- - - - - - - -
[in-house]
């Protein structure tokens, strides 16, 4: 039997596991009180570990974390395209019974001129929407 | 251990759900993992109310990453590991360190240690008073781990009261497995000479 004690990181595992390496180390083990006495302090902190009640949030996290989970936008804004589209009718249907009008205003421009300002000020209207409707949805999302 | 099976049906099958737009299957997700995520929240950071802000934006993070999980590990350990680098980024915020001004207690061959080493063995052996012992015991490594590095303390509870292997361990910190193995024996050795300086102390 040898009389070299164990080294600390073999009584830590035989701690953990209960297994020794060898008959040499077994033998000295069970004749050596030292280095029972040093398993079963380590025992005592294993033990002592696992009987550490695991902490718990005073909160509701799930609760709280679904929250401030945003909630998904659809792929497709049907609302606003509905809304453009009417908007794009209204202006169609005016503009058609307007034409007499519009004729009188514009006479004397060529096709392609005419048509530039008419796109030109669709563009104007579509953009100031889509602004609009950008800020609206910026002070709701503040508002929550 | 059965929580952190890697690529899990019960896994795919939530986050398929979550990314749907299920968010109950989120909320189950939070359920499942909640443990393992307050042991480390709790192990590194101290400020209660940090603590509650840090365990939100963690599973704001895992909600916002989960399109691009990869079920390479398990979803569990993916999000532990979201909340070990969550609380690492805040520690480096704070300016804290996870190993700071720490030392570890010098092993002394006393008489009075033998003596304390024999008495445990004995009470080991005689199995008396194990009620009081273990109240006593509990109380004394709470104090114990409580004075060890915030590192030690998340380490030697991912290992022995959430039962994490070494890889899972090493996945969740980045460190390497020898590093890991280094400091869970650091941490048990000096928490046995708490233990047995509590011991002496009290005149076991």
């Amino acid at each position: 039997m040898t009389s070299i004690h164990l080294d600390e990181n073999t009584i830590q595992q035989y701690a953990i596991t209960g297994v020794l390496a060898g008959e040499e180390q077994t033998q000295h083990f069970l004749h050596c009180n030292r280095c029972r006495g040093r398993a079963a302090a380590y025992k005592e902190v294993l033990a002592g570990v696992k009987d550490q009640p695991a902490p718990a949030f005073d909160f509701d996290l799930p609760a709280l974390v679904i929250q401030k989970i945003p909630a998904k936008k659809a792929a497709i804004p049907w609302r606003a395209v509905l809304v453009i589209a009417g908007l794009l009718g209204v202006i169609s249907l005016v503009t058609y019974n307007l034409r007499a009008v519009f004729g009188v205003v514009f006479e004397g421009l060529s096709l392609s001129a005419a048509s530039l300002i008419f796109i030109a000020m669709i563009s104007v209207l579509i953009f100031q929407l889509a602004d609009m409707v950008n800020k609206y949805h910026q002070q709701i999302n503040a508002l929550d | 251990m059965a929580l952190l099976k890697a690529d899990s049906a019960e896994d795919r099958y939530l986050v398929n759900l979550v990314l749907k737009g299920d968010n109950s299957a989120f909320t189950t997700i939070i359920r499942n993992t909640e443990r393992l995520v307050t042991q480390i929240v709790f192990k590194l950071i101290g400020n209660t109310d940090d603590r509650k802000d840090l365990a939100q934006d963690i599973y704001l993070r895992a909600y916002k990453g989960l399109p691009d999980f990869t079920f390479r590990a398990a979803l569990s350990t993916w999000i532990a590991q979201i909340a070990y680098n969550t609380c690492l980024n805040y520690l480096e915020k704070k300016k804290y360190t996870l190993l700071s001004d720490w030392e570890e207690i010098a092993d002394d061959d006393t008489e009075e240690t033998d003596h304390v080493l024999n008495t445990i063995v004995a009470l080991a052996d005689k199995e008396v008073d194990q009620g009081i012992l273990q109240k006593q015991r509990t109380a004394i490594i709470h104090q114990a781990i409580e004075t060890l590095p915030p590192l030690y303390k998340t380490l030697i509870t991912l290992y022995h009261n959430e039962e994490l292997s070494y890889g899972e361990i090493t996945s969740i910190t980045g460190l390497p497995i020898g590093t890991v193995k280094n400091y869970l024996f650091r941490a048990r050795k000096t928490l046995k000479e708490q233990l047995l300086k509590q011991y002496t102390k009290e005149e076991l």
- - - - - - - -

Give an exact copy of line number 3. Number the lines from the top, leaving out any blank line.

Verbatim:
């Amino acid at each position: 039997m040898t009389s070299i004690h164990l080294d600390e990181n073999t009584i830590q595992q035989y701690a953990i596991t209960g297994v020794l390496a060898g008959e040499e180390q077994t033998q000295h083990f069970l004749h050596c009180n030292r280095c029972r006495g040093r398993a079963a302090a380590y025992k005592e902190v294993l033990a002592g570990v696992k009987d550490q009640p695991a902490p718990a949030f005073d909160f509701d996290l799930p609760a709280l974390v679904i929250q401030k989970i945003p909630a998904k936008k659809a792929a497709i804004p049907w609302r606003a395209v509905l809304v453009i589209a009417g908007l794009l009718g209204v202006i169609s249907l005016v503009t058609y019974n307007l034409r007499a009008v519009f004729g009188v205003v514009f006479e004397g421009l060529s096709l392609s001129a005419a048509s530039l300002i008419f796109i030109a000020m669709i563009s104007v209207l579509i953009f100031q929407l889509a602004d609009m409707v950008n800020k609206y949805h910026q002070q709701i999302n503040a508002l929550d | 251990m059965a929580l952190l099976k890697a690529d899990s049906a019960e896994d795919r099958y939530l986050v398929n759900l979550v990314l749907k737009g299920d968010n109950s299957a989120f909320t189950t997700i939070i359920r499942n993992t909640e443990r393992l995520v307050t042991q480390i929240v709790f192990k590194l950071i101290g400020n209660t109310d940090d603590r509650k802000d840090l365990a939100q934006d963690i599973y704001l993070r895992a909600y916002k990453g989960l399109p691009d999980f990869t079920f390479r590990a398990a979803l569990s350990t993916w999000i532990a590991q979201i909340a070990y680098n969550t609380c690492l980024n805040y520690l480096e915020k704070k300016k804290y360190t996870l190993l700071s001004d720490w030392e570890e207690i010098a092993d002394d061959d006393t008489e009075e240690t033998d003596h304390v080493l024999n008495t445990i063995v004995a009470l080991a052996d005689k199995e008396v008073d194990q009620g009081i012992l273990q109240k006593q015991r509990t109380a004394i490594i709470h104090q114990a781990i409580e004075t060890l590095p915030p590192l030690y303390k998340t380490l030697i509870t991912l290992y022995h009261n959430e039962e994490l292997s070494y890889g899972e361990i090493t996945s969740i910190t980045g460190l390497p497995i020898g590093t890991v193995k280094n400091y869970l024996f650091r941490a048990r050795k000096t928490l046995k000479e708490q233990l047995l300086k509590q011991y002496t102390k009290e005149e076991l």